Then, just for fun, someone would click one of the buttons mounted on the pew in front of us. I'm not sure why they were there; maybe to hang your hat or something; but they had really strong springs on them and if you pushed and slid your thumb off, they would go, "Crack!", really loud. Then one of the younger ones would look in amazement like, "How'd you do that?", and then they'd start trying to do it. Mom would be going, "shhh", a word she would have to use regularly for the next 35 minutes.
So we'd sit there waiting for mass to begin. Some looking around at all the different people; others fighting over misselettes; and one brother would be pointing-out stains on another's tie or making fun of his shoes. And the whole time, the laughing and snickering and squirming WOULD NOT stop.
Finally the mass would begin, and 9 o'clock mass had the guitar-choir, so they'd start playing. I don't remember them sounding bad, but we'd hear some lady in the pew in front of us start singing and we'd all start cracking-up. Holding-in a laugh is a difficult thing to do. It causes great pressure on the nose and face. And what comes out is a sort of "oinking sound"...bursts of "oinks" and "sneeze-sounds". So someone would start laughing like this...trying to control it. But the more you tried to control it, the harder and louder it got. Occasionally you could force yourself to relax, take a slow breath, and over-come it, but more often than not in a few seconds you were right back to square one; ready to burst..."oinking" and making weird sounds. And it was contagious. Just watching someone else holding-in a laugh would make YOU start laughing. And on and on it would go.
Joe, the oldest, who had sort of been designated as the boss after our dad died (not an easy task for an 7 year old), would give us mean looks and say "quiet", as sternly as he could. For a while we started calling him "Mom-Says", because he would say, "Look guys, mom says (this)", or "Mom says (that)."
So anyway, Joe would start saying "quiet", and then others would chime-in "shhhhh", "quiet", "Stop it!", and pretty soon things were out of hand with some people trying not to laugh and others saying "quiet" and "shut-up".
Then some lady would turn around in the pew in front of us and give us a real dirty look. Oooooooooo. We'd all be quiet. When she turned back, someone like Bob, who had just been telling us to be quiet, would put his hand low, between his legs where only we could see it, and start giving her the finger and making faces at her. We'd all start cracking-up again! Then we'd all try it; making faces and giving her the finger. And on and on.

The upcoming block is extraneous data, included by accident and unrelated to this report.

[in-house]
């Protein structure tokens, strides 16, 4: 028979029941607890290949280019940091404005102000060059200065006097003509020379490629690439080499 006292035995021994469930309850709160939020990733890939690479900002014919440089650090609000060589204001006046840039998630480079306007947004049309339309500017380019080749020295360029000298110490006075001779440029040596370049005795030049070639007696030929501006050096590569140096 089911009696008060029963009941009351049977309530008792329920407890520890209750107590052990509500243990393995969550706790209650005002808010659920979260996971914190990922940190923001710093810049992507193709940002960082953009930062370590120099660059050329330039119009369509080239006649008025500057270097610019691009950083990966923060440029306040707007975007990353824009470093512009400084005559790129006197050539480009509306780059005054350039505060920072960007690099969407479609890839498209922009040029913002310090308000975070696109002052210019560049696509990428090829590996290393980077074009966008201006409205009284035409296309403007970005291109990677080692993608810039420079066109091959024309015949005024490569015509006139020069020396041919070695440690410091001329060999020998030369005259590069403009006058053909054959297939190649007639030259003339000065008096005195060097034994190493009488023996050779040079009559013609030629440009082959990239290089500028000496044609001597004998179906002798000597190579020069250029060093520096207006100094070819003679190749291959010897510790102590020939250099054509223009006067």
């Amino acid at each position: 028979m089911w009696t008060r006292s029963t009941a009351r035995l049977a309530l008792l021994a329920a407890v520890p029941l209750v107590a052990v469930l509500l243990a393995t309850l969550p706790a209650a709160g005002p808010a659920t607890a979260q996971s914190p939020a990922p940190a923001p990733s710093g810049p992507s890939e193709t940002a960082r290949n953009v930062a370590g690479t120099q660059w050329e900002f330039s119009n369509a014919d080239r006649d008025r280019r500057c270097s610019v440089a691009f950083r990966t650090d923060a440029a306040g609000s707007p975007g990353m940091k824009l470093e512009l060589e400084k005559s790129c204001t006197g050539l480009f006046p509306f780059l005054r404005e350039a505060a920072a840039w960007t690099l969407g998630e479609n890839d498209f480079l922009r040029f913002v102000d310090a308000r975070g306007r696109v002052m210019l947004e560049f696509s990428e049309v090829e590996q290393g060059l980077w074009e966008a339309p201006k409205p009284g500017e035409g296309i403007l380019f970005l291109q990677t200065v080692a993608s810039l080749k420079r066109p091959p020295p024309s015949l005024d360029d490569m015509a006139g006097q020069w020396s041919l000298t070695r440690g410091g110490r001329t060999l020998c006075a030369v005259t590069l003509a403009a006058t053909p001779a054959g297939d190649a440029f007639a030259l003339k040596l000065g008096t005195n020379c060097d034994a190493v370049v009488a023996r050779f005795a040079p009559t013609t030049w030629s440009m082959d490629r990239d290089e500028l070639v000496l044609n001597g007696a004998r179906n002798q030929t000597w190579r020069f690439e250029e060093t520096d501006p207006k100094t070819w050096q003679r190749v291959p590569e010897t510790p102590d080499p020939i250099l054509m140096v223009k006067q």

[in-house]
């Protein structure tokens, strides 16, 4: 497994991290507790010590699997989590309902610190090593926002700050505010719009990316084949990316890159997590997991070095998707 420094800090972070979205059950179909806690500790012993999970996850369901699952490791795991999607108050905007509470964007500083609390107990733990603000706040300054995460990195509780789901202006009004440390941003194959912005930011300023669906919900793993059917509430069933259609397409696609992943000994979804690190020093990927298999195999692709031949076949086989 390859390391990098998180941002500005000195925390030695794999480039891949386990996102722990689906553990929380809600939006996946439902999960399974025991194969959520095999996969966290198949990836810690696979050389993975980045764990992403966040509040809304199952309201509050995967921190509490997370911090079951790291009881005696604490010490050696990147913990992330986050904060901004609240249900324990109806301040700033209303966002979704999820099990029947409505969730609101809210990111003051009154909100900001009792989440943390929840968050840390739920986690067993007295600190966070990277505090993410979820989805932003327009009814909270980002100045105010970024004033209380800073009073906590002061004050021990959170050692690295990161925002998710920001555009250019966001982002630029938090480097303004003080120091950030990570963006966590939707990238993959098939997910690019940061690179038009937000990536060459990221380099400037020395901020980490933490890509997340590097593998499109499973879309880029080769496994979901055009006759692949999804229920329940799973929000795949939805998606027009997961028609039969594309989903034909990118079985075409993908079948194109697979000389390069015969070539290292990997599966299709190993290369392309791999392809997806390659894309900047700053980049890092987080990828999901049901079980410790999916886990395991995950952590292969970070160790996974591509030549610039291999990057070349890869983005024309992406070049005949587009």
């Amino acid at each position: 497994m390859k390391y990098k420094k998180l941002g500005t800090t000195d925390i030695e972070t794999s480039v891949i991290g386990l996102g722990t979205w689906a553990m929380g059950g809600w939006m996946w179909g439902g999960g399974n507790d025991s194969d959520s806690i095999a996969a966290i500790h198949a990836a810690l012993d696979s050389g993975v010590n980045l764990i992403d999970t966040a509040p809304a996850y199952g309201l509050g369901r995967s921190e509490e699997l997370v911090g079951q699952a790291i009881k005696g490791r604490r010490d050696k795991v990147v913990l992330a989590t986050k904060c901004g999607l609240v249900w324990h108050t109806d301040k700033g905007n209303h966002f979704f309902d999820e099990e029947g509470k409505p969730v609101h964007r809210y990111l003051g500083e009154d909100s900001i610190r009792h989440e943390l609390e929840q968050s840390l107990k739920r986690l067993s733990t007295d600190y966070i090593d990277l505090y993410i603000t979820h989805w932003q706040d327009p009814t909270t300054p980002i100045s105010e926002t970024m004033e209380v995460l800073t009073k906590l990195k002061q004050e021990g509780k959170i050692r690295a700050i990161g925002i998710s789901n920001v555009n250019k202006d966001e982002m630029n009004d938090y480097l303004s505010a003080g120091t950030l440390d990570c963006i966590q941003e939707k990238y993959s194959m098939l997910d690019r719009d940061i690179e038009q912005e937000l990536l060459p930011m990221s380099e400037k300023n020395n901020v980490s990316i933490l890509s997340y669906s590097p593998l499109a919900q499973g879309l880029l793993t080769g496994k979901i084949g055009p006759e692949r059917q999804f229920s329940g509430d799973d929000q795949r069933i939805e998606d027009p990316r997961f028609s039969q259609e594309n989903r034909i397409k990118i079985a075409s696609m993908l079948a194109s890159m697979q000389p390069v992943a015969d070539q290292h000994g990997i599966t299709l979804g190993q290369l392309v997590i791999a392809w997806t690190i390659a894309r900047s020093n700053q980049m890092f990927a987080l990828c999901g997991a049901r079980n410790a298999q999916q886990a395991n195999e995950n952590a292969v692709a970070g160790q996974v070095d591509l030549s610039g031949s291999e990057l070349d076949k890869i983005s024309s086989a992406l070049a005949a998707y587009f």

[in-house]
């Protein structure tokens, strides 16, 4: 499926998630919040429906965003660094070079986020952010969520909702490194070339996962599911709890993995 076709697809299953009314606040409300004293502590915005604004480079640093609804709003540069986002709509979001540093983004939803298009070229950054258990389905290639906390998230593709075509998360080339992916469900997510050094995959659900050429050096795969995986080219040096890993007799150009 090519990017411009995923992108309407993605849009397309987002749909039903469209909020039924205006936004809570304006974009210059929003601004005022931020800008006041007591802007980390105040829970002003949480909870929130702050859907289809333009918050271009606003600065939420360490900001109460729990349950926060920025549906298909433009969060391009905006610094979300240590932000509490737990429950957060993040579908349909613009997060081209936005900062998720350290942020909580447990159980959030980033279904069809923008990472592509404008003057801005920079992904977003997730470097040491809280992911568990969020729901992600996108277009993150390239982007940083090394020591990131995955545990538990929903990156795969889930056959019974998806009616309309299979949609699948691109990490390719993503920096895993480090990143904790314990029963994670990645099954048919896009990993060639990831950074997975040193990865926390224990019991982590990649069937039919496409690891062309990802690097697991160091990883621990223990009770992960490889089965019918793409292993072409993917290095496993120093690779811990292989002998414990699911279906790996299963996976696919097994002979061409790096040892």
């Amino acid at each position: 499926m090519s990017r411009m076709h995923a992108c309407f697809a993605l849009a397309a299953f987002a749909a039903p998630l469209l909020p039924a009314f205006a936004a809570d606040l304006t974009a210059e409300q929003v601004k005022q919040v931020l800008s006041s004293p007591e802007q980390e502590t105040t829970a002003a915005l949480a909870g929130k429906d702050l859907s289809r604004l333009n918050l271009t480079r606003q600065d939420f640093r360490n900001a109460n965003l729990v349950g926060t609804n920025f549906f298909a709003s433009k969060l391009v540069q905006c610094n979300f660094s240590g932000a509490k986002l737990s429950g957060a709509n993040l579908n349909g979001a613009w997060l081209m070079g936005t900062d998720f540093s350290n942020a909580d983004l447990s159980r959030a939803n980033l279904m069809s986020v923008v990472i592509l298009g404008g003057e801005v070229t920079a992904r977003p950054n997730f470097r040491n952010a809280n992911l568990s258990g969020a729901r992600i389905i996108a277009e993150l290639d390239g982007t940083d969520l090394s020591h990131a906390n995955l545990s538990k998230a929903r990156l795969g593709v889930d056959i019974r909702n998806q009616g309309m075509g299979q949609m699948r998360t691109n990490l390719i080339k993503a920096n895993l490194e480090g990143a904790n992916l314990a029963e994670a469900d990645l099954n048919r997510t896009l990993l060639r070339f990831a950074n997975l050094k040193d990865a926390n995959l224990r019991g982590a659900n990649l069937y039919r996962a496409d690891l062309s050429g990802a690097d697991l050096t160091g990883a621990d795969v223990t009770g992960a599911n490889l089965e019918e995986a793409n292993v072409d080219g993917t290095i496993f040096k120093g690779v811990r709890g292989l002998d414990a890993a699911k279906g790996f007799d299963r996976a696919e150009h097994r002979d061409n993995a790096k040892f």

Then the mass would be quiet again for a few minutes, like after receiving communion. Ok. People are praying or whatever. Everyone's being real good. Shhhhhhh. Thank God. No one laughing. Quiet. Then some old guy would blow his nose into a white hanky. "HOOOOOOOOOOOOONKKKKKKKKKKKK, squibbble-squabble,
snort, snort, squeak, squeak!" And we'd start cracking-up again. It was too much. The pressure had been building with each held-in laugh. The sinuses began failing. I, or Gene, or someone, would desperately try to hold it in, but the human head was not designed for this. The result: A large, heaping of bright green snot would come flying out of the nostrils and onto the hand, or where ever; if it was a good one it would still be somehow connected to the nose. Now THIS was FUNNY. "Ha, Ha"! What do you do with all that snot! Wipe it on your pants! "UUhhhlll! Ha, Ha"! We'd be laughing for the next 10 minutes.
Man, church was fun! I mean, it didn't seem like it at the time, but the idea of not being able to laugh made it 100 times funnier.
Then we'd all leave the church, running and dancing to our car, just being so happy to get out of there. I sort of remember getting buns or something. Mom didn't really yell at us or anything. I think she was just as relieved to be out of there as we were. All was forgotten. Our sins were forgiven. And that was church on Sunday.
Contact Pete Smith
Visit Pete's Fire Safety for Kids Website
Writings by Pete: